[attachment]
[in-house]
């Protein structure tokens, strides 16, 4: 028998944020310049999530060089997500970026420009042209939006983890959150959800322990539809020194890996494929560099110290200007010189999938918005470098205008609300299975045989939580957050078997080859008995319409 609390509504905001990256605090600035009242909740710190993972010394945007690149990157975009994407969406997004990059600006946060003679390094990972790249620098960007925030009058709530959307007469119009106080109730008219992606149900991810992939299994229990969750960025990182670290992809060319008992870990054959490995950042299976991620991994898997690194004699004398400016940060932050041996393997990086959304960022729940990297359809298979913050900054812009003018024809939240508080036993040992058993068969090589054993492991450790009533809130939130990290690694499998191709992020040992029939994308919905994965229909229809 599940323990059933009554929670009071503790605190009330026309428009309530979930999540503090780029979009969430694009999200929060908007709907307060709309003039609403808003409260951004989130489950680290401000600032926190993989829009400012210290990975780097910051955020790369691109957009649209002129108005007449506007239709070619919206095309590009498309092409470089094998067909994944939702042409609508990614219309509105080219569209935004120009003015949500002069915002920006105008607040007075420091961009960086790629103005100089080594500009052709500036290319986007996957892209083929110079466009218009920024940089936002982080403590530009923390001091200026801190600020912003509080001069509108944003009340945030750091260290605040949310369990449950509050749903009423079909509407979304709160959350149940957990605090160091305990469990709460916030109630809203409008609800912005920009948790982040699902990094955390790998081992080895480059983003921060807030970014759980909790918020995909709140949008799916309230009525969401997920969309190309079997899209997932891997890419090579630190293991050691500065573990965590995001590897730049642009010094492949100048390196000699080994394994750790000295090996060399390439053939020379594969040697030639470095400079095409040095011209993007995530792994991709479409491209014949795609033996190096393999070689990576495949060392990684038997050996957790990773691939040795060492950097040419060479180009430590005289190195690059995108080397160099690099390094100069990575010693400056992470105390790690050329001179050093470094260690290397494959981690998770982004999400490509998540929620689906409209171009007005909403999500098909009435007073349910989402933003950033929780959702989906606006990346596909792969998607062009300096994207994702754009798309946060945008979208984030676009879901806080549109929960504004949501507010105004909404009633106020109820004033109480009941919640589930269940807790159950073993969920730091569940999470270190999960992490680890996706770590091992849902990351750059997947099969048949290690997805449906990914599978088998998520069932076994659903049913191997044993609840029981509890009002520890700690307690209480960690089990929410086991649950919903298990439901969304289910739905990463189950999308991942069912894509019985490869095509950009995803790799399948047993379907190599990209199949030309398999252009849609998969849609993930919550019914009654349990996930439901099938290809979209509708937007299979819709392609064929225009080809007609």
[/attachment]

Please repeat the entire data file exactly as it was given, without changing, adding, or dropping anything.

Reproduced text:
[in-house]
């Protein structure tokens, strides 16, 4: 028998944020310049999530060089997500970026420009042209939006983890959150959800322990539809020194890996494929560099110290200007010189999938918005470098205008609300299975045989939580957050078997080859008995319409 609390509504905001990256605090600035009242909740710190993972010394945007690149990157975009994407969406997004990059600006946060003679390094990972790249620098960007925030009058709530959307007469119009106080109730008219992606149900991810992939299994229990969750960025990182670290992809060319008992870990054959490995950042299976991620991994898997690194004699004398400016940060932050041996393997990086959304960022729940990297359809298979913050900054812009003018024809939240508080036993040992058993068969090589054993492991450790009533809130939130990290690694499998191709992020040992029939994308919905994965229909229809 599940323990059933009554929670009071503790605190009330026309428009309530979930999540503090780029979009969430694009999200929060908007709907307060709309003039609403808003409260951004989130489950680290401000600032926190993989829009400012210290990975780097910051955020790369691109957009649209002129108005007449506007239709070619919206095309590009498309092409470089094998067909994944939702042409609508990614219309509105080219569209935004120009003015949500002069915002920006105008607040007075420091961009960086790629103005100089080594500009052709500036290319986007996957892209083929110079466009218009920024940089936002982080403590530009923390001091200026801190600020912003509080001069509108944003009340945030750091260290605040949310369990449950509050749903009423079909509407979304709160959350149940957990605090160091305990469990709460916030109630809203409008609800912005920009948790982040699902990094955390790998081992080895480059983003921060807030970014759980909790918020995909709140949008799916309230009525969401997920969309190309079997899209997932891997890419090579630190293991050691500065573990965590995001590897730049642009010094492949100048390196000699080994394994750790000295090996060399390439053939020379594969040697030639470095400079095409040095011209993007995530792994991709479409491209014949795609033996190096393999070689990576495949060392990684038997050996957790990773691939040795060492950097040419060479180009430590005289190195690059995108080397160099690099390094100069990575010693400056992470105390790690050329001179050093470094260690290397494959981690998770982004999400490509998540929620689906409209171009007005909403999500098909009435007073349910989402933003950033929780959702989906606006990346596909792969998607062009300096994207994702754009798309946060945008979208984030676009879901806080549109929960504004949501507010105004909404009633106020109820004033109480009941919640589930269940807790159950073993969920730091569940999470270190999960992490680890996706770590091992849902990351750059997947099969048949290690997805449906990914599978088998998520069932076994659903049913191997044993609840029981509890009002520890700690307690209480960690089990929410086991649950919903298990439901969304289910739905990463189950999308991942069912894509019985490869095509950009995803790799399948047993379907190599990209199949030309398999252009849609998969849609993930919550019914009654349990996930439901099938290809979209509708937007299979819709392609064929225009080809007609």